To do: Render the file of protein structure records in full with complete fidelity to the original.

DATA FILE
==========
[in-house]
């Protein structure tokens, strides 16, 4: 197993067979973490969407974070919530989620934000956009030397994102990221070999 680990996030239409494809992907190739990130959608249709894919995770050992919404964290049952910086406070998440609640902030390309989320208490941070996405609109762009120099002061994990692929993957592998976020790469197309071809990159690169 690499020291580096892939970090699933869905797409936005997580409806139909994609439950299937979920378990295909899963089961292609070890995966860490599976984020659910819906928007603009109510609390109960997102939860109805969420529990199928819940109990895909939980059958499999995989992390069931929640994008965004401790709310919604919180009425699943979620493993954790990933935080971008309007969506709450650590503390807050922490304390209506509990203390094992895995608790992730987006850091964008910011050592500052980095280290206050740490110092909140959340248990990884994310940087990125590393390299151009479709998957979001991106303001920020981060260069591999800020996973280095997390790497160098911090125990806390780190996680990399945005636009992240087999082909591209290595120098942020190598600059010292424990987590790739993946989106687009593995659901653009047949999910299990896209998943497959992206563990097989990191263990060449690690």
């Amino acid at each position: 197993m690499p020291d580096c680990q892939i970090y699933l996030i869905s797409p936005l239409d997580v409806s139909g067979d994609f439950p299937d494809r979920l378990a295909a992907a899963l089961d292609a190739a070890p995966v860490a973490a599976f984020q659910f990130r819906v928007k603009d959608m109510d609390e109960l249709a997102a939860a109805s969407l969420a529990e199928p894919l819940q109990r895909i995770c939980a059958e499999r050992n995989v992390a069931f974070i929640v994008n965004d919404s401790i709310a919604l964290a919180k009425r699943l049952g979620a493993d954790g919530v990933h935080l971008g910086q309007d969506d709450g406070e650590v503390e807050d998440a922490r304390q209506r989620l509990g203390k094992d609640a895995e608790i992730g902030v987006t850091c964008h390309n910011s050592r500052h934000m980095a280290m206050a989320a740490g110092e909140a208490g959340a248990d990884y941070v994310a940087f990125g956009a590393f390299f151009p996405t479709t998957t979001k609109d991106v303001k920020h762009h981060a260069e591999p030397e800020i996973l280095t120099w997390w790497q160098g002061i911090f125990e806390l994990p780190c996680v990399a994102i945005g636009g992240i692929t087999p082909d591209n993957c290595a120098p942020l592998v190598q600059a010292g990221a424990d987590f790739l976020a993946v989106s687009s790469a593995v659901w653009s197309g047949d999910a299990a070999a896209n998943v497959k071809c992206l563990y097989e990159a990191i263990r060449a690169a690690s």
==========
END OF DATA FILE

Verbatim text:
[in-house]
């Protein structure tokens, strides 16, 4: 197993067979973490969407974070919530989620934000956009030397994102990221070999 680990996030239409494809992907190739990130959608249709894919995770050992919404964290049952910086406070998440609640902030390309989320208490941070996405609109762009120099002061994990692929993957592998976020790469197309071809990159690169 690499020291580096892939970090699933869905797409936005997580409806139909994609439950299937979920378990295909899963089961292609070890995966860490599976984020659910819906928007603009109510609390109960997102939860109805969420529990199928819940109990895909939980059958499999995989992390069931929640994008965004401790709310919604919180009425699943979620493993954790990933935080971008309007969506709450650590503390807050922490304390209506509990203390094992895995608790992730987006850091964008910011050592500052980095280290206050740490110092909140959340248990990884994310940087990125590393390299151009479709998957979001991106303001920020981060260069591999800020996973280095997390790497160098911090125990806390780190996680990399945005636009992240087999082909591209290595120098942020190598600059010292424990987590790739993946989106687009593995659901653009047949999910299990896209998943497959992206563990097989990191263990060449690690």
């Amino acid at each position: 197993m690499p020291d580096c680990q892939i970090y699933l996030i869905s797409p936005l239409d997580v409806s139909g067979d994609f439950p299937d494809r979920l378990a295909a992907a899963l089961d292609a190739a070890p995966v860490a973490a599976f984020q659910f990130r819906v928007k603009d959608m109510d609390e109960l249709a997102a939860a109805s969407l969420a529990e199928p894919l819940q109990r895909i995770c939980a059958e499999r050992n995989v992390a069931f974070i929640v994008n965004d919404s401790i709310a919604l964290a919180k009425r699943l049952g979620a493993d954790g919530v990933h935080l971008g910086q309007d969506d709450g406070e650590v503390e807050d998440a922490r304390q209506r989620l509990g203390k094992d609640a895995e608790i992730g902030v987006t850091c964008h390309n910011s050592r500052h934000m980095a280290m206050a989320a740490g110092e909140a208490g959340a248990d990884y941070v994310a940087f990125g956009a590393f390299f151009p996405t479709t998957t979001k609109d991106v303001k920020h762009h981060a260069e591999p030397e800020i996973l280095t120099w997390w790497q160098g002061i911090f125990e806390l994990p780190c996680v990399a994102i945005g636009g992240i692929t087999p082909d591209n993957c290595a120098p942020l592998v190598q600059a010292g990221a424990d987590f790739l976020a993946v989106s687009s790469a593995v659901w653009s197309g047949d999910a299990a070999a896209n998943v497959k071809c992206l563990y097989e990159a990191i263990r060449a690169a690690s």